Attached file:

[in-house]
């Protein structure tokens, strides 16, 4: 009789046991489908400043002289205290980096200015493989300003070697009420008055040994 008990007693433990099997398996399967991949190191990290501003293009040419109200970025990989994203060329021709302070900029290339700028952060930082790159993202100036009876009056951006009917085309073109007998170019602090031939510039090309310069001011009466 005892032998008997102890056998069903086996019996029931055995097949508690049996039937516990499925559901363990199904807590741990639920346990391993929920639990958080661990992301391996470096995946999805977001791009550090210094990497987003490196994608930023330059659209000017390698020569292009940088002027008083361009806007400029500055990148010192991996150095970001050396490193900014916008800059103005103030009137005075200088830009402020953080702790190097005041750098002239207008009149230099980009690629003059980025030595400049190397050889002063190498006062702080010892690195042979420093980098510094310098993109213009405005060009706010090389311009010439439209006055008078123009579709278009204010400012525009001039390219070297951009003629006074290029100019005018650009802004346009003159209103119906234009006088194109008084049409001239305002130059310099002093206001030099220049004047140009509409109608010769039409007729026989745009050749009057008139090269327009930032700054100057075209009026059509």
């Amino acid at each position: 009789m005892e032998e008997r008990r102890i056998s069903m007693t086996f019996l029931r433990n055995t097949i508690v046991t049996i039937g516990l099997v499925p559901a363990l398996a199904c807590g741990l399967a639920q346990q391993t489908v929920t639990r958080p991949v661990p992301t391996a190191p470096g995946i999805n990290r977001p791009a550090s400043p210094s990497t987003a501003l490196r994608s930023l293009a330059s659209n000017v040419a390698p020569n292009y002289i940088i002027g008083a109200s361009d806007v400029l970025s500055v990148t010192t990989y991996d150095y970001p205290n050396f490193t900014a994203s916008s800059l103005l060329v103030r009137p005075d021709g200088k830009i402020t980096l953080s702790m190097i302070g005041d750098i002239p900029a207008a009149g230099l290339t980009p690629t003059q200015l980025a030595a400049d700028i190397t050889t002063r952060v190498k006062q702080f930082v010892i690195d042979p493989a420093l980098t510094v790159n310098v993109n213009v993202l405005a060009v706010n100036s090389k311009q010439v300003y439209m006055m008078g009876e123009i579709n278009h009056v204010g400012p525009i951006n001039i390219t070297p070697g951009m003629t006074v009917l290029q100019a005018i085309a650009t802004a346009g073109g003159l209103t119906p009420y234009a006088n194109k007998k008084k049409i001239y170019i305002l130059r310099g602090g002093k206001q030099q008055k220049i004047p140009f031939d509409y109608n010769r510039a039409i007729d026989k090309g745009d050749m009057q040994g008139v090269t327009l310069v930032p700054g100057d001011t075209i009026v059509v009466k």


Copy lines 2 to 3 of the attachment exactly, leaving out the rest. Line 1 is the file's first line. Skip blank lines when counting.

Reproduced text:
């Protein structure tokens, strides 16, 4: 009789046991489908400043002289205290980096200015493989300003070697009420008055040994 008990007693433990099997398996399967991949190191990290501003293009040419109200970025990989994203060329021709302070900029290339700028952060930082790159993202100036009876009056951006009917085309073109007998170019602090031939510039090309310069001011009466 005892032998008997102890056998069903086996019996029931055995097949508690049996039937516990499925559901363990199904807590741990639920346990391993929920639990958080661990992301391996470096995946999805977001791009550090210094990497987003490196994608930023330059659209000017390698020569292009940088002027008083361009806007400029500055990148010192991996150095970001050396490193900014916008800059103005103030009137005075200088830009402020953080702790190097005041750098002239207008009149230099980009690629003059980025030595400049190397050889002063190498006062702080010892690195042979420093980098510094310098993109213009405005060009706010090389311009010439439209006055008078123009579709278009204010400012525009001039390219070297951009003629006074290029100019005018650009802004346009003159209103119906234009006088194109008084049409001239305002130059310099002093206001030099220049004047140009509409109608010769039409007729026989745009050749009057008139090269327009930032700054100057075209009026059509």
């Amino acid at each position: 009789m005892e032998e008997r008990r102890i056998s069903m007693t086996f019996l029931r433990n055995t097949i508690v046991t049996i039937g516990l099997v499925p559901a363990l398996a199904c807590g741990l399967a639920q346990q391993t489908v929920t639990r958080p991949v661990p992301t391996a190191p470096g995946i999805n990290r977001p791009a550090s400043p210094s990497t987003a501003l490196r994608s930023l293009a330059s659209n000017v040419a390698p020569n292009y002289i940088i002027g008083a109200s361009d806007v400029l970025s500055v990148t010192t990989y991996d150095y970001p205290n050396f490193t900014a994203s916008s800059l103005l060329v103030r009137p005075d021709g200088k830009i402020t980096l953080s702790m190097i302070g005041d750098i002239p900029a207008a009149g230099l290339t980009p690629t003059q200015l980025a030595a400049d700028i190397t050889t002063r952060v190498k006062q702080f930082v010892i690195d042979p493989a420093l980098t510094v790159n310098v993109n213009v993202l405005a060009v706010n100036s090389k311009q010439v300003y439209m006055m008078g009876e123009i579709n278009h009056v204010g400012p525009i951006n001039i390219t070297p070697g951009m003629t006074v009917l290029q100019a005018i085309a650009t802004a346009g073109g003159l209103t119906p009420y234009a006088n194109k007998k008084k049409i001239y170019i305002l130059r310099g602090g002093k206001q030099q008055k220049i004047p140009f031939d509409y109608n010769r510039a039409i007729d026989k090309g745009d050749m009057q040994g008139v090269t327009l310069v930032p700054g100057d001011t075209i009026v059509v009466k």